Back in the 1980s, Compact Disc’s tantalising promise of ‘perfect sound forever’ was taken as gospel in many quarters. However, one man was dissatisfied with its performance and set about improving matters with typical fervour.

The engineer in question was Stan Curtis of Cambridge Audio and the result of his labours was the CD1 player. Introduced in 1984, it effectively changed the face of CD reproduction – and not just due to its multi-box construction.

Bass was a particular area of concern, as Curtis felt that players generally were not reproducing the low-end information of which the CD was theoretically capable. He also concluded that the main problems were actually coming from the beginning of the chain: the laser scanning mechanism.

Curtis observed that many of the parts making up a CD transport were of relatively poor quality. As a result, the rotating disc often vibrated, moving up and down and making the servo’s job much harder than it needed to be.

So he devised a proper isolation set-up for the laser system with the laser mounted on a spring and rubber damper; this, in turn, was fitted to a lead beam suspension.

Measurements showed a huge reduction in reading errors with this suspension, it also formed the basis of the third box in the full CD1 set-up – the optional Quality Assurance Module, which showed error rates. Now the error correction capabilities of the player could concentrate on correcting data issues from the disc itself, rather than faults introduced by the scanning system.

From his work with Cambridge Audio’s amplifiers, Curtis realised the importance of the power supply in the chain and he specified three transformers: one each for the control circuits, logic, and the analogue output stage. The DAC implementation was also rather more novel than existing designs.

Finally, the integrator stage of the CD1 was spread over three circuits, each with relatively low gain and minimal filtering to minimise distortions. This was followed by a filter section with selectable options and a high quality analogue output stage.

Locked into the beat

Whereas many players of the time sound shrill, thin and somewhat fatiguing, the CD1 is a very different beast. It has a fulsome sense of authority and positively bounds along when fed a good beat.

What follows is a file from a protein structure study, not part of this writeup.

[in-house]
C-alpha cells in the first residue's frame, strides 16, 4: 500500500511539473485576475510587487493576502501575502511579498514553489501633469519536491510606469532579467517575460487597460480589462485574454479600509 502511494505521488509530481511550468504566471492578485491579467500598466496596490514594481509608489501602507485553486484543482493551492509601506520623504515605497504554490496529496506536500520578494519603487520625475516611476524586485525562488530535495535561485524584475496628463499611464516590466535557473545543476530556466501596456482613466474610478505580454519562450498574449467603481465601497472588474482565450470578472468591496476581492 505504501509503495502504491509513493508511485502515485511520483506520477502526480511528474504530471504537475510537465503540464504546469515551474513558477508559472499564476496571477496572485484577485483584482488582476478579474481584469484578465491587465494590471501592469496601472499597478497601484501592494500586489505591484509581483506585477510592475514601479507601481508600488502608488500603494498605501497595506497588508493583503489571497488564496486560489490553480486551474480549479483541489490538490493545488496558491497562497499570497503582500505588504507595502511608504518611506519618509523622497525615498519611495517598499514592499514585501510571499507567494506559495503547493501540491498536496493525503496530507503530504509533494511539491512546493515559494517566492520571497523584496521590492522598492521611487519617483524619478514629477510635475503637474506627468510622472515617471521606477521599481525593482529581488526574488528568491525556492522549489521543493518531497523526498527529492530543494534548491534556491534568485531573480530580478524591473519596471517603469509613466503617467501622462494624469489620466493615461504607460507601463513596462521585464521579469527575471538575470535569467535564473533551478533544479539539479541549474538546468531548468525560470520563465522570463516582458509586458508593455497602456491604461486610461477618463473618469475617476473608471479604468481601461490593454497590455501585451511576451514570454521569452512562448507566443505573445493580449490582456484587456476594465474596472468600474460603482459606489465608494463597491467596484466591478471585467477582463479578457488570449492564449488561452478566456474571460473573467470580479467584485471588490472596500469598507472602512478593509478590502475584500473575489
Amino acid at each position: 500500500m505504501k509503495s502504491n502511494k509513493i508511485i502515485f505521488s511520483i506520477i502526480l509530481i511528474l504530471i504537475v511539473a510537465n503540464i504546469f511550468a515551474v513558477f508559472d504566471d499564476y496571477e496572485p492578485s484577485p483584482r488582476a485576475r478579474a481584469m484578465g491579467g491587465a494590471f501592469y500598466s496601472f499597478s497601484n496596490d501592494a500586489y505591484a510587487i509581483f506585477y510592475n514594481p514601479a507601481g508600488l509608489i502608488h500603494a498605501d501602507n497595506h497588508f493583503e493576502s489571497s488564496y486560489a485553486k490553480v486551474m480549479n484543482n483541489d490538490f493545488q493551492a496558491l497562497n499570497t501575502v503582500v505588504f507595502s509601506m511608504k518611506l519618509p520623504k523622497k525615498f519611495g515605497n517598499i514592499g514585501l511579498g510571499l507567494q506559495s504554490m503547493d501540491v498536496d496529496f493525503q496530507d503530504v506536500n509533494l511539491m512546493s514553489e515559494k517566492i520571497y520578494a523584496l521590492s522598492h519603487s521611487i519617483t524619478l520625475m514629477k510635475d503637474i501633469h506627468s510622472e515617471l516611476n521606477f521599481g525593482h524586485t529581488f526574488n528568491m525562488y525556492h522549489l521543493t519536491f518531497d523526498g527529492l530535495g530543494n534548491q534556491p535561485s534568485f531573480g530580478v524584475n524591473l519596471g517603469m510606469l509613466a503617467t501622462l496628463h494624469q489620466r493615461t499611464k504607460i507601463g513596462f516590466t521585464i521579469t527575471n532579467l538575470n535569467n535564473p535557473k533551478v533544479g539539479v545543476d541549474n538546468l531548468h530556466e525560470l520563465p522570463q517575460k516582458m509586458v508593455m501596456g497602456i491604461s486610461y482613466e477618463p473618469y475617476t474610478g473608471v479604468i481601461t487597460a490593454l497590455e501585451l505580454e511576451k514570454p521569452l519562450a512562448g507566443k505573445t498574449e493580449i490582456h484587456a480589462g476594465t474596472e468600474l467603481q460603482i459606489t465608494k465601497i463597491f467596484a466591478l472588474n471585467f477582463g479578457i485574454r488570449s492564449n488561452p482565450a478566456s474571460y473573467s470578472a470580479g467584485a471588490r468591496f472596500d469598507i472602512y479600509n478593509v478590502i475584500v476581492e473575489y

With Mark Knopfler’s Golden Heart [Vertigo] we were impressed by the sheer punch and impact of the drum beats during the introduction to ‘No Cannibals’. When the track broke into its stride, the Cambridge CD1 again locked onto the beat and the bass, overlaying the vocals on top very neatly indeed. The vocals themselves were also well rendered.

Once again, the backbeat to tracks like ‘Still The Only One’ from the Webb Sisters’ Daylight Crossing [Mercury] was firm and taut, but accompanied by a fine sense of space around instruments. Treble was also delightfully clean and crisp, but without any of the associated glare and hardness that can mar the experience of early digital products.

It soon became apparent that this ‘musicality’ transcended genre and artist. Grand classical pieces thundered around the room with pomp and fervour, delicately tapped jazz hi-hats had our feet stirring instantly, while simple vocal material proved emotive and delightful. The latter was showcased well by ‘Laura’ from The Haunted Man [EMI]. Here, Natasha Khan’s plaintive vocals were a delight, if delivered with a slight underlying lack of absolute purity. What was beyond reproach was the beautifully rendered backing piano.


The Cambridge Audio CD1 was a landmark product and instantly made other players sound dated – quite a feat when they were only two years old! Even today it is a highly entertaining listen, despite having a few rough edges.

Originally published in the 2014 Yearbook